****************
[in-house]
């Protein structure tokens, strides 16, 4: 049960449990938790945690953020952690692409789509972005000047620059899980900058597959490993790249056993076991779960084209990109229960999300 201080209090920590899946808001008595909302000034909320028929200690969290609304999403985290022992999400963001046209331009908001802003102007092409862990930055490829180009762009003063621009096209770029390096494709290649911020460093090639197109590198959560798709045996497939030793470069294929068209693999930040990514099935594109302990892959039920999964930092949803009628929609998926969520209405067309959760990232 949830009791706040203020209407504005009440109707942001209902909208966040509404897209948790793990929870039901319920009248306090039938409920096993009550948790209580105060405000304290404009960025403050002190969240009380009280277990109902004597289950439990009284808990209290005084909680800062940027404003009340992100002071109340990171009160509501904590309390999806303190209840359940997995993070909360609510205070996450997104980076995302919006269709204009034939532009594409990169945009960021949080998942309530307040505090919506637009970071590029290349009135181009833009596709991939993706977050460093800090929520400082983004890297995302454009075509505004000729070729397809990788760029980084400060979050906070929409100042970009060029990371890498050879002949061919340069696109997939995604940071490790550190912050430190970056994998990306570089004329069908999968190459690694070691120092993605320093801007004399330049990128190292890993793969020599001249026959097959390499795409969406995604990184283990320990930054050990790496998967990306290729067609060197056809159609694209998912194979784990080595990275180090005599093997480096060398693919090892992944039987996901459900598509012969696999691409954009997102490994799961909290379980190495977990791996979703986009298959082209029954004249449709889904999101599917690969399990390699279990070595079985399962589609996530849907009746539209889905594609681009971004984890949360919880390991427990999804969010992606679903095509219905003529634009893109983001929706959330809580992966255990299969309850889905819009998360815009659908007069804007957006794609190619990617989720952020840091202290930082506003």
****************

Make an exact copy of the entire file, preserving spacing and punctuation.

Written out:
[in-house]
């Protein structure tokens, strides 16, 4: 049960449990938790945690953020952690692409789509972005000047620059899980900058597959490993790249056993076991779960084209990109229960999300 201080209090920590899946808001008595909302000034909320028929200690969290609304999403985290022992999400963001046209331009908001802003102007092409862990930055490829180009762009003063621009096209770029390096494709290649911020460093090639197109590198959560798709045996497939030793470069294929068209693999930040990514099935594109302990892959039920999964930092949803009628929609998926969520209405067309959760990232 949830009791706040203020209407504005009440109707942001209902909208966040509404897209948790793990929870039901319920009248306090039938409920096993009550948790209580105060405000304290404009960025403050002190969240009380009280277990109902004597289950439990009284808990209290005084909680800062940027404003009340992100002071109340990171009160509501904590309390999806303190209840359940997995993070909360609510205070996450997104980076995302919006269709204009034939532009594409990169945009960021949080998942309530307040505090919506637009970071590029290349009135181009833009596709991939993706977050460093800090929520400082983004890297995302454009075509505004000729070729397809990788760029980084400060979050906070929409100042970009060029990371890498050879002949061919340069696109997939995604940071490790550190912050430190970056994998990306570089004329069908999968190459690694070691120092993605320093801007004399330049990128190292890993793969020599001249026959097959390499795409969406995604990184283990320990930054050990790496998967990306290729067609060197056809159609694209998912194979784990080595990275180090005599093997480096060398693919090892992944039987996901459900598509012969696999691409954009997102490994799961909290379980190495977990791996979703986009298959082209029954004249449709889904999101599917690969399990390699279990070595079985399962589609996530849907009746539209889905594609681009971004984890949360919880390991427990999804969010992606679903095509219905003529634009893109983001929706959330809580992966255990299969309850889905819009998360815009659908007069804007957006794609190619990617989720952020840091202290930082506003």